Occupy Wall Street Movement
Sherron. L. Moore
Professor Diane McGeehan
February 2, 2013
Occupy Wall Street is a movement that started in New York in 2011. The movement was started as a means to rise up against political and economic corruption and injustices. There slogan “We are the 99%” refers to how the rich are the 1% and everyone else is paying the price for the mistakes and selfishness of the 1%. Some of the moral and economic implications are fairness, care and loyalty. Fairness in that the Government should be run by the people instead of being influenced by the big corporations. I saw a sign from one of the Occupy Wall Street protesters that said “Private Ownership of Industry is Theft”, that is an example of the fairness the movement is fighting for. The lack of proper education and healthcare, the bailout of the banks and the mortgage crisis are all examples of some of the economic implications of the Occupy Wall Street Movement.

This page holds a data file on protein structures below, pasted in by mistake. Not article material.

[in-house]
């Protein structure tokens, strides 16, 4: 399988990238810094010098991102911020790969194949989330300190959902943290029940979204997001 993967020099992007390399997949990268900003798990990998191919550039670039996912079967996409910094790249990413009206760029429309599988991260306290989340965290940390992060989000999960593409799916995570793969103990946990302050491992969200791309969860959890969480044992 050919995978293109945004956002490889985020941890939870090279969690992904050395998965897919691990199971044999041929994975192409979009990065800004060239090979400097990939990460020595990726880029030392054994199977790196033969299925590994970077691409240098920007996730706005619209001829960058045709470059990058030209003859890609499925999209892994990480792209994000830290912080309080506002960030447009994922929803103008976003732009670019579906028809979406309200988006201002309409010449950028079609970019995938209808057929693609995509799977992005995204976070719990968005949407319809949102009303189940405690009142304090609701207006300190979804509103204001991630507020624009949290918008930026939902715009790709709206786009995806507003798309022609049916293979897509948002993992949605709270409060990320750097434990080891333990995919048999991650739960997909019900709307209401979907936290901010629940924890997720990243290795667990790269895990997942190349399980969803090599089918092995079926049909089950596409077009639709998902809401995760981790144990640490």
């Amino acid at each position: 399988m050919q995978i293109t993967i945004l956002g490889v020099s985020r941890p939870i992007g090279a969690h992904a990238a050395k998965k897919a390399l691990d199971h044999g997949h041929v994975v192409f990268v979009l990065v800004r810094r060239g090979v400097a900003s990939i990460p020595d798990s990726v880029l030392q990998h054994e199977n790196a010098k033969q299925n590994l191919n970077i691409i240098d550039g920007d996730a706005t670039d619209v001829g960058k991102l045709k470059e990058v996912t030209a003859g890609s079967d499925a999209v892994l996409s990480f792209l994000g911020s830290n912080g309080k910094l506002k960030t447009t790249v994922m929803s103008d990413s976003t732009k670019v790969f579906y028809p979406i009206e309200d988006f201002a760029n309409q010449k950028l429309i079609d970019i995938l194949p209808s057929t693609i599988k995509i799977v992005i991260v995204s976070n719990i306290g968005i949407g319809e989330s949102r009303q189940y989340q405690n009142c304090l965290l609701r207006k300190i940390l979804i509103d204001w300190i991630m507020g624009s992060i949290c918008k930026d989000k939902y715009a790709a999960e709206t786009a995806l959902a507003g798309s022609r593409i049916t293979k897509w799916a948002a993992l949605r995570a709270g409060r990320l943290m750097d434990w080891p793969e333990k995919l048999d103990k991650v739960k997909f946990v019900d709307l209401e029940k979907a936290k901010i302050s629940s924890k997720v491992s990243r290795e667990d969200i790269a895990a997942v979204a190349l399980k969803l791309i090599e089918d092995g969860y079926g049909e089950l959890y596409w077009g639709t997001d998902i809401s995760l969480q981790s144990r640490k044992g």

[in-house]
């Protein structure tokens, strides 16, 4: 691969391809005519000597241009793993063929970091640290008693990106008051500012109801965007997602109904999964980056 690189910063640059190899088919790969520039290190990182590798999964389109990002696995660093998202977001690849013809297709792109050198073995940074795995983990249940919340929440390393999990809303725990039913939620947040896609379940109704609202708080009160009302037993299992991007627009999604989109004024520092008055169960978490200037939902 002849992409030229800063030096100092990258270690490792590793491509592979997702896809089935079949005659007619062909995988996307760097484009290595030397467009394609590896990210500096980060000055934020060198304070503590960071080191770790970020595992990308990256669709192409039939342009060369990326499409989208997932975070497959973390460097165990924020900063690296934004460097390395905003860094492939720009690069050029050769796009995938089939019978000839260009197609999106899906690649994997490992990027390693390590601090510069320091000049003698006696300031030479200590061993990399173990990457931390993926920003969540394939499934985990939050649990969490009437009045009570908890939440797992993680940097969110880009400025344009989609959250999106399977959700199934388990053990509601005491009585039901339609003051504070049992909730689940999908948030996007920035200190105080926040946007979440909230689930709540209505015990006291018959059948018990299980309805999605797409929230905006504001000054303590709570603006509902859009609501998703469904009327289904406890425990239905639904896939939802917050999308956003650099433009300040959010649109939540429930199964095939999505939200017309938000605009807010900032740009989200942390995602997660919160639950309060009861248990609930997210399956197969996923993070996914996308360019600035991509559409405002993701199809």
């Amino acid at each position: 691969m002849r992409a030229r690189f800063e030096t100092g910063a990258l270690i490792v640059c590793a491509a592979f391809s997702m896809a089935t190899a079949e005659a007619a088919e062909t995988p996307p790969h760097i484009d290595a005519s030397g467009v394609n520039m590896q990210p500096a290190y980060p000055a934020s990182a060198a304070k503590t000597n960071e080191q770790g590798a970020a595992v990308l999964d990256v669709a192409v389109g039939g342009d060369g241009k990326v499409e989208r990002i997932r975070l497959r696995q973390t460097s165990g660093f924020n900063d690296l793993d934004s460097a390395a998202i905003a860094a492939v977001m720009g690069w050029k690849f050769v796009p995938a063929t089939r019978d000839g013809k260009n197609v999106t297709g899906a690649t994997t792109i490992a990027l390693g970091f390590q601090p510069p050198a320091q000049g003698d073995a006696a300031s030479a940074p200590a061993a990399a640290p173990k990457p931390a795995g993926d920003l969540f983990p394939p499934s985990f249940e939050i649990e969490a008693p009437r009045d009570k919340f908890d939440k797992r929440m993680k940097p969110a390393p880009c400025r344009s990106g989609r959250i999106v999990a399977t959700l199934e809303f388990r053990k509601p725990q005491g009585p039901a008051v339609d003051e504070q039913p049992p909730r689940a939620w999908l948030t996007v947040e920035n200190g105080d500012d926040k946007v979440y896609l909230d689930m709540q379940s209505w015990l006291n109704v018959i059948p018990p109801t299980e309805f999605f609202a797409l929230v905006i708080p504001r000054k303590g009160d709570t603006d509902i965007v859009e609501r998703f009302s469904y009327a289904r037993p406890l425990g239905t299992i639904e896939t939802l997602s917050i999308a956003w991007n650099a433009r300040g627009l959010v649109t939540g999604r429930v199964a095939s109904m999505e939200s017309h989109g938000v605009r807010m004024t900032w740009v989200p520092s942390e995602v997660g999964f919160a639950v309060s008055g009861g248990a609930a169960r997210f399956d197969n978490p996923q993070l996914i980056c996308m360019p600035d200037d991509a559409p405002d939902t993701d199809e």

The Occupy Wall Street Movement seems to support the utilitarian theory. Utilitarianism is the moral doctrine that we should always act to produce the greatest possible balance of good over bad for everyone affected by our actions. (William Shaw, Business Ethics, pg. 53) Utilitarians assess the rightness or wrongness of an action. They aren’t saying all corporations are wrong in what they do, they are saying Corporations should look at their operations for the greater good of the people. Not operate based on greed and getting rich while the people buying your products and supporting your businesses get poorer.
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